You look at the floor and gulp, searching your brain for the right answer to the question your boss has just thrown at you.
How do you want to grow?
Think of something, quickly. Just say you want to be a better [insert job title here]. That’ll do. Or what if it’s a trick question? Oh geez, what does he even want me to say?
Bosses (or potential bosses) sometimes throw curveball questions at you, questions designed not to throw you off your game, but to have you think about what game you’re playing and what game you’d love to play.
First things first, the question isn’t something to fear, and it’s not an enemy to fight with or struggle against. It’s just a question. You wouldn’t feel the same kind of pressure if you’d been asked what your favorite cheese is or what size shoe you wear, so take some pressure off yourself. There’s no right answer, just your answer.
Having given yourself the opportunity to answer naturally and without second-guessing, here are some pointers for how you can frame your response.
“I really want to keep my pens more organized. You know, throw out the dead ones, keep the Sharpies away from the ballpoints. I’ll figure something out with the pencils.”
You don’t want to answer with something you could nail in five minutes flat, or you’re showing a distinct misunderstanding of your role and your ability to offer tangible value. Similarly, answering with “I’ve always wanted to solve cold fusion” may not be the best way to go either.
A great answer will reside in that space between what’s comfortable and what’s not; something that’s on the edge of your experience that would help you be great at what you do.
“Oh my God, I’d love to be able to make a perfect Arnold Bennett omelet” would be a great way to let your boss know that your head isn’t in the job. By all means, try and perfect the omelet (and please invite me over if you do), but keep your answer focused on your job, your skills, your talents, your hopes, and your ambitions as they relate to your current career path. You might want to get better at negotiation, learn how to run a great workshop, or be able to lead a team or a project because you think you’d really come into your own at that level.
Relevancy also stretches to the nature of your experience while in the job, things like not letting the small things stress you out or being able to balance the pressures of work with having fun with your team. As long as your answer is in the ball park, it’s good.
Think Short- and Long-Term
A great answer to “How do you want to grow” will likely have a couple of beats to it. The first beat will be something short-term, something you’d love to improve on or get better at because it will help your effectiveness right now. Speaking up more in meetings, planning your time better when faced with a deadline, or really nailing a technique or process that feels a little clumsy all fall into this category, and show that you have a good understanding of how things are right now.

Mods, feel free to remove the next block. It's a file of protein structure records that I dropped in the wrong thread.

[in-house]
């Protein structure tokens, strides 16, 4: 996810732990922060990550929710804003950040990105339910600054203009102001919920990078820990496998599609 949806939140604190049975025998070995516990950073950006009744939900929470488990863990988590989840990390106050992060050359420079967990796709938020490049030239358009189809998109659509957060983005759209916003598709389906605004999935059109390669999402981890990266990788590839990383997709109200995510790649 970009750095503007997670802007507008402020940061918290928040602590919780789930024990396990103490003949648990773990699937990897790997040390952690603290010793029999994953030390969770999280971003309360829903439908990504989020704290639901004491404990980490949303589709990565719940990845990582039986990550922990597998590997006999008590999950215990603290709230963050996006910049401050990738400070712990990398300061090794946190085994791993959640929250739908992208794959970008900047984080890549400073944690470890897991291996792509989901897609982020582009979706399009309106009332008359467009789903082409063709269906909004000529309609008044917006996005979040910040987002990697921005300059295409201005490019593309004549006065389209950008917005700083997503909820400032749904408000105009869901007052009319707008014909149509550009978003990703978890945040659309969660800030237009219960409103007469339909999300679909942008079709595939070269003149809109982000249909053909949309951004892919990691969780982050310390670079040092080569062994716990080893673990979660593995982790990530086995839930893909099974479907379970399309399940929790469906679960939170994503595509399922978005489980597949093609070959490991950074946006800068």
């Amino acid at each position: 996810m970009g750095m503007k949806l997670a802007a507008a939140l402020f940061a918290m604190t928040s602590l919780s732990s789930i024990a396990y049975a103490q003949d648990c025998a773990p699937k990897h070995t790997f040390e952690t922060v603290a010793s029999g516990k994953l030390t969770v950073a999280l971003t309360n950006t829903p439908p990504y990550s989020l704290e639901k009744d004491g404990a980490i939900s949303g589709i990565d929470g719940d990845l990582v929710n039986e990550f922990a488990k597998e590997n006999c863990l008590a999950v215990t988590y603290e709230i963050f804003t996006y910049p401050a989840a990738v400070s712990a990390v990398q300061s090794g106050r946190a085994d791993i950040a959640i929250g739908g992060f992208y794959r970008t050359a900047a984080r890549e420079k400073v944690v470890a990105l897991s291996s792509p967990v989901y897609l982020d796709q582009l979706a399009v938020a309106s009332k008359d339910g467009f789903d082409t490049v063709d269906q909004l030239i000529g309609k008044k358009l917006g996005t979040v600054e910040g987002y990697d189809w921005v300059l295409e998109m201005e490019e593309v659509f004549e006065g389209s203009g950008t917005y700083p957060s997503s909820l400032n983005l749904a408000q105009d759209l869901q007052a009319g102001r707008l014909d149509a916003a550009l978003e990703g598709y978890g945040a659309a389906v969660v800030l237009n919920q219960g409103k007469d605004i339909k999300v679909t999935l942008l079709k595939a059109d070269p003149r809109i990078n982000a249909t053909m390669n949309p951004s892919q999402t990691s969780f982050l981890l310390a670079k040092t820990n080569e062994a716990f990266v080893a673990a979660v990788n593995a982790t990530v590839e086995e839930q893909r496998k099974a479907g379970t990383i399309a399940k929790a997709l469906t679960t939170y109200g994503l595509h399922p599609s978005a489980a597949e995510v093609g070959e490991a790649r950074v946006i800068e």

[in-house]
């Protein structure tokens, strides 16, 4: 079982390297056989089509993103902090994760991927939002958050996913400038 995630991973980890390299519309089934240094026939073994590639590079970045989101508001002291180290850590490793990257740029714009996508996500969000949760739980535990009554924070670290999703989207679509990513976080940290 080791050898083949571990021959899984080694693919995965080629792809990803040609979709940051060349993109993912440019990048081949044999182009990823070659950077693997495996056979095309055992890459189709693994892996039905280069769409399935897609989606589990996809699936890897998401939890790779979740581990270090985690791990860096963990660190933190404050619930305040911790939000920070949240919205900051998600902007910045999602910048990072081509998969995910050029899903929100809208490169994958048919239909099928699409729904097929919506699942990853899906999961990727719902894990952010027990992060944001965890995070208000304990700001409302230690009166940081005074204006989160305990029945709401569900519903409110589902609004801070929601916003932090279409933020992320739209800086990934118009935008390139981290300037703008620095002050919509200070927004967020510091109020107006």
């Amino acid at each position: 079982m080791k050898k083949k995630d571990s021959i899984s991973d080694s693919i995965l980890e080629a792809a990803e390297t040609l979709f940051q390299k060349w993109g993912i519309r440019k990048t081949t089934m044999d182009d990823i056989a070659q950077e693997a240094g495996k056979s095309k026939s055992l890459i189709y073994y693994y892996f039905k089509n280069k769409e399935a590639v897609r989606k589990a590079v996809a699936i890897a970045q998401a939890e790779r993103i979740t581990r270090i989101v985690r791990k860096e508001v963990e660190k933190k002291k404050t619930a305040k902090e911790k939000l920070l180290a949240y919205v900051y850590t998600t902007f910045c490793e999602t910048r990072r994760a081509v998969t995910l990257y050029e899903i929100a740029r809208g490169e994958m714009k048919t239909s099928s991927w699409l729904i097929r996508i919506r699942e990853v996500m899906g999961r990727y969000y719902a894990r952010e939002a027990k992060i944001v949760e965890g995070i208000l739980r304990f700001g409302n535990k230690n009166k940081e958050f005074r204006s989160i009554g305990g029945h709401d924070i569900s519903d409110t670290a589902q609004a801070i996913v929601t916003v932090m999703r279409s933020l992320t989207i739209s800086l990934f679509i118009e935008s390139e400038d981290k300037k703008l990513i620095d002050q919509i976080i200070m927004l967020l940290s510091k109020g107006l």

The second beat is then about what you’d love to grow into. This probably isn’t about specific skills or existing areas of improvement, but talks to what you’d love to be doing, the value you’d love to add, and the difference you see yourself making in the future. You might not be exactly sure, but it’s OK if the details here are a little fuzzy.
Talk about how you’d love to be someone who can train others or help others be better at what they do, how you want to help shape strategy because you love exploring the big picture and figuring out the best moves, or how you want to help the company be more creative in the way it approaches challenges. Not only does this show that you have a strong sense of how you can add value, but it demonstrates that you’re an individual with heaps of capability and aspiration.
And that’s perhaps what this question is aimed at, over and above anything else, and the reason your boss asked you in the first place. He or she knows you’re capable of wonderful things—and now wants to know that you’re pointed in the right direction.
So, how would you answer the question?
TopicsWorkplace Relationships , Career Advancement , Syndication , Performance Reviews , Work Relationships , In Confidence by Steve Errey
Photo of person at work courtesy of Thomas Barwick/Getty Images.